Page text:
George Orwell, the prophet of political correctness, does not belong to the Left

Among the various characteristics of political correctness is the branding of dissident thinkers as racists, sexists or homophobes (thoughtcrime) the necessity of holding two contradictory ideas together (doublethink) and attempts to change the language to change politics (Newspeak).

As Nick Cohen once cheerily pointed out, most journalists’ work dies with them. One of the few modern exceptions is George Orwell, whose star has continued to rise since his death from TB in 1950, and whose essays and articles continue to be sold and read.

Today the author of Homage to Catalonia and The Road to Wigan Pier remains not just the foremost chronicler of the great ideological battles of the early 20th century, but a sort of conscience for British journalism.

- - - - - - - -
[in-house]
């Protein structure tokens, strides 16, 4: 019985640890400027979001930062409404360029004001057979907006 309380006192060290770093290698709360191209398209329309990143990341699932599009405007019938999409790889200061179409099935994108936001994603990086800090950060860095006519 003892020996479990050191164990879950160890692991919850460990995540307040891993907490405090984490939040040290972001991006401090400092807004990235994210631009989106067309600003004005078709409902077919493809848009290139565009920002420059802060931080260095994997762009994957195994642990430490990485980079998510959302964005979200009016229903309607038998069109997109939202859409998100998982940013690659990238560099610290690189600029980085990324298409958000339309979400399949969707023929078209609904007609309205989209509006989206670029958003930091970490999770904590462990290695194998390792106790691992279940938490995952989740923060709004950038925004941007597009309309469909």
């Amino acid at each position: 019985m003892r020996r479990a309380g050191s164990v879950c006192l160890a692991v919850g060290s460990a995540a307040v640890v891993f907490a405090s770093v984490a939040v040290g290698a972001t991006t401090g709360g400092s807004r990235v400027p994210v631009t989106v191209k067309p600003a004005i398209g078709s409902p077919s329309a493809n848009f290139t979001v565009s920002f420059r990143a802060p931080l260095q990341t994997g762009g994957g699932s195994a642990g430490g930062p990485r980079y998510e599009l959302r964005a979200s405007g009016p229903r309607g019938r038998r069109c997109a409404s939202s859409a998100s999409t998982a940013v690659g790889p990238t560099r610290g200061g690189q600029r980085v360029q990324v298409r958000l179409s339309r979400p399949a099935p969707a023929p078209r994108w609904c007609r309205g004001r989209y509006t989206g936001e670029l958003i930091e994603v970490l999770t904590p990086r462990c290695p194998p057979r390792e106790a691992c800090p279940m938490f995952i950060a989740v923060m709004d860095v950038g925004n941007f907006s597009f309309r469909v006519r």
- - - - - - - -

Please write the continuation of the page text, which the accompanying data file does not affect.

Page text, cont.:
So one would have thought that there would be little objection to a sculpture of Orwell at Broadcasting House, where he had worked during the Second World War, especially as the money has been raised privately. And yet the BBC has blocked a statue of Orwell on the grounds that he was too “Left-wing”.

It’s understandable that the corporation should be sensitive about the subject, especially considering the criticism it attracts in this paper. Yet is Orwell confined to the Left?

Certainly Orwell was on the Left throughout his life, and the hard Left before his experience of Communists in Spain moved him towards more moderate socialism. Yet although Orwell’s essays are among the best things he did, he has become chiefly best remembered for his last two works, Animal Farm and Nineteen Eighty-Four, and the latter in particular has become one of the most conservative books in history.


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